Drag Along and Tag Along Rights
October 27, 2021 - Publication
Not only are “drag along” and “tag along” catchy phrases, but they are also important concepts to consider when preparing an Operating Agreement for an LLC or a Shareholder Agreement for a corporation. But, what are they and what do they do?
In layman’s terms, a drag along provision in an Operating Agreement or Shareholder Agreement allows a majority or controlling equity owner (or combination of majority or controlling equity owners) to require minority owners of an LLC or corporation to sell their interests to a third-party buyer upon the same terms and same conditions as those being offered to the majority or controlling owner(s). From the majority/controlling owner perspective, this type of provision prevents minority owners from holding up the sale of a business in an equity sale if, for example, such minority owner is unhappy with the deal terms. The drag along right prevents a minority owner from having a de facto veto on an equity sale transaction. From the minority owner perspective, although such minority owner(s) are “dragged along” in any such sale, they are afforded some level of protection by requiring the buyer to acquire the minority ownership interests upon the same terms as those offered to the majority or controlling owners.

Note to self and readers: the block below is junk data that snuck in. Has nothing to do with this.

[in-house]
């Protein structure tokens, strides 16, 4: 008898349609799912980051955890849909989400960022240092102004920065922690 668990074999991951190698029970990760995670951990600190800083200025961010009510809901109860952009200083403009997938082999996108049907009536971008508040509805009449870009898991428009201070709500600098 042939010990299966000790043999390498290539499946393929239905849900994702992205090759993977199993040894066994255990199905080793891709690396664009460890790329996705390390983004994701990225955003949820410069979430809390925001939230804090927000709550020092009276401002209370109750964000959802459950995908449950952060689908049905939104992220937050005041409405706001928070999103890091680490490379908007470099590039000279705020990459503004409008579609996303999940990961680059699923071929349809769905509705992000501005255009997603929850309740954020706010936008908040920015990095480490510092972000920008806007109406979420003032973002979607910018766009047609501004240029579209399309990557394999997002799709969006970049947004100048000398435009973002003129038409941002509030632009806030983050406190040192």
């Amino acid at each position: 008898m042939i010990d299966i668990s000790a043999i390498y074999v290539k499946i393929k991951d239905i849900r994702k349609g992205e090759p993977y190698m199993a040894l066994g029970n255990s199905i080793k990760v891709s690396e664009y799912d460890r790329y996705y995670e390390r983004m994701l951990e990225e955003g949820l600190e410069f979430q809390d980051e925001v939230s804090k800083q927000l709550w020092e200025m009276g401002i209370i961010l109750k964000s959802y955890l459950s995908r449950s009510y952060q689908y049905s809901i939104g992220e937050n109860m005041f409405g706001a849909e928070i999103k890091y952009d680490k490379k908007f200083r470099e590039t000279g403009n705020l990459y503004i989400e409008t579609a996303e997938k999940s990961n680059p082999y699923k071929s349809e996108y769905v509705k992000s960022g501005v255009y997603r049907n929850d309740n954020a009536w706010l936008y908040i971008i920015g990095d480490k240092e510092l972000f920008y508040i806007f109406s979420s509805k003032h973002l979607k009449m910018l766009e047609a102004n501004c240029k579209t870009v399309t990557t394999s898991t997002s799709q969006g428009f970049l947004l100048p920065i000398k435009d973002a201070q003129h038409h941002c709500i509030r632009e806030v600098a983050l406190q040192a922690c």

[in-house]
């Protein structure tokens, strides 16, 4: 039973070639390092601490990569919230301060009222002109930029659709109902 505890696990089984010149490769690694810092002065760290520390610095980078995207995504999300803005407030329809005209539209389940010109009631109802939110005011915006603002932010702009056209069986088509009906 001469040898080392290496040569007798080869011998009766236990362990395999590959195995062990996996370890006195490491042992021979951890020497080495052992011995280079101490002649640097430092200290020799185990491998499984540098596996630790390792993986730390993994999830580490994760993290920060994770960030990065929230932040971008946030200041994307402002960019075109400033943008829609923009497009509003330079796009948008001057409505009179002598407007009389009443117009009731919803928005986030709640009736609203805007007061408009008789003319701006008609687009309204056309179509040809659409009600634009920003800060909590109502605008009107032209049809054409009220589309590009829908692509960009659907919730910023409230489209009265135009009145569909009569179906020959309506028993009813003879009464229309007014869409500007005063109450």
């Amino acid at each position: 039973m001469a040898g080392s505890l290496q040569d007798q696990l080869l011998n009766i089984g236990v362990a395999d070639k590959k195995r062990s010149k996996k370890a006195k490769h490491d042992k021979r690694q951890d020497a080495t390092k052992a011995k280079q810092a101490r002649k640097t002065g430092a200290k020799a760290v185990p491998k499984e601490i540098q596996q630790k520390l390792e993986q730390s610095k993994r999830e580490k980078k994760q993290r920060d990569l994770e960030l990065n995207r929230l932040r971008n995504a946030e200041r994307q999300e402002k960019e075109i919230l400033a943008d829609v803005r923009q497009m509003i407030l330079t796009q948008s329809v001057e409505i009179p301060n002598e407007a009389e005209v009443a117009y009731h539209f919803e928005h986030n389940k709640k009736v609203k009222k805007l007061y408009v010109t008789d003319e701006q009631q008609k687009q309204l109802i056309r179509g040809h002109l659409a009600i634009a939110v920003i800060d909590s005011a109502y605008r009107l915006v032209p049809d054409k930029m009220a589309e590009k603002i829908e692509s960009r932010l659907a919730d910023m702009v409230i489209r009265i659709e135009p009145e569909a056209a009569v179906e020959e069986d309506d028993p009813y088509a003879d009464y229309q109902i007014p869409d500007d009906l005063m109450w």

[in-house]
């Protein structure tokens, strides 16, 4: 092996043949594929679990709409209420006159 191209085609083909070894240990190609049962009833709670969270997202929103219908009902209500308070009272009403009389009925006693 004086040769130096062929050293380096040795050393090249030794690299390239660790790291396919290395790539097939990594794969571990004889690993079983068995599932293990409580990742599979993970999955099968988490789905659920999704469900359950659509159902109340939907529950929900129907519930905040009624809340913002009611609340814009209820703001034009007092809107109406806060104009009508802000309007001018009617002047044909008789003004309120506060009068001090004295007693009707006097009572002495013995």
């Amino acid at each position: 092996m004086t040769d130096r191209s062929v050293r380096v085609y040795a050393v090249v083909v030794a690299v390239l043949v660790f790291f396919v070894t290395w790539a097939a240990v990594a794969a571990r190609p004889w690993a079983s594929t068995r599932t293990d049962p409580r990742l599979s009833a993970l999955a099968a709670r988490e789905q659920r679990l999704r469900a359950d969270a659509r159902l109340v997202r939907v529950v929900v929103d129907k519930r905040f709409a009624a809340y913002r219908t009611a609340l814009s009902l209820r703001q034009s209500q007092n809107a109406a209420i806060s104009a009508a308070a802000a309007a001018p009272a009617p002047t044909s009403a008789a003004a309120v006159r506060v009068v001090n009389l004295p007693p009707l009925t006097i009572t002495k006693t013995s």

On the other side of the coin, a tag along provision provides the minority owner certain rights to participate in a sale by (typically) the majority equity owners when selling their ownership interest to a third party. A tag along right provides that the majority owner cannot sell a substantial portion of equity to a third party without causing the third-party buyer to acquire a proportionate portion of such minority owner’s ownership interests upon the same terms being offered to the majority or controlling owner. Minority interests in closely held businesses are very difficult to sell, and usually at a material discount to fair market value of the interest. However, a large or controlling interest is much easier to sell and may even carry a premium. A tag along right brings some parity between majority and minority owners. From the minority equity owner perspective, depending on the terms of the deal, this may be a way to protect the minority owner from being “stuck” with an unknown new majority owner. Or, in a more basic sense, it allows the minority owner to monetize a portion of its ownership interests if the majority or controlling owner is attempting to do so.
While these are broad, general categorizations of these terms, suffice it to say that these are important concepts to consider when preparing an Operating Agreement or Shareholder Agreement with passive investors or investors who only hold a small percentage of the overall ownership interests.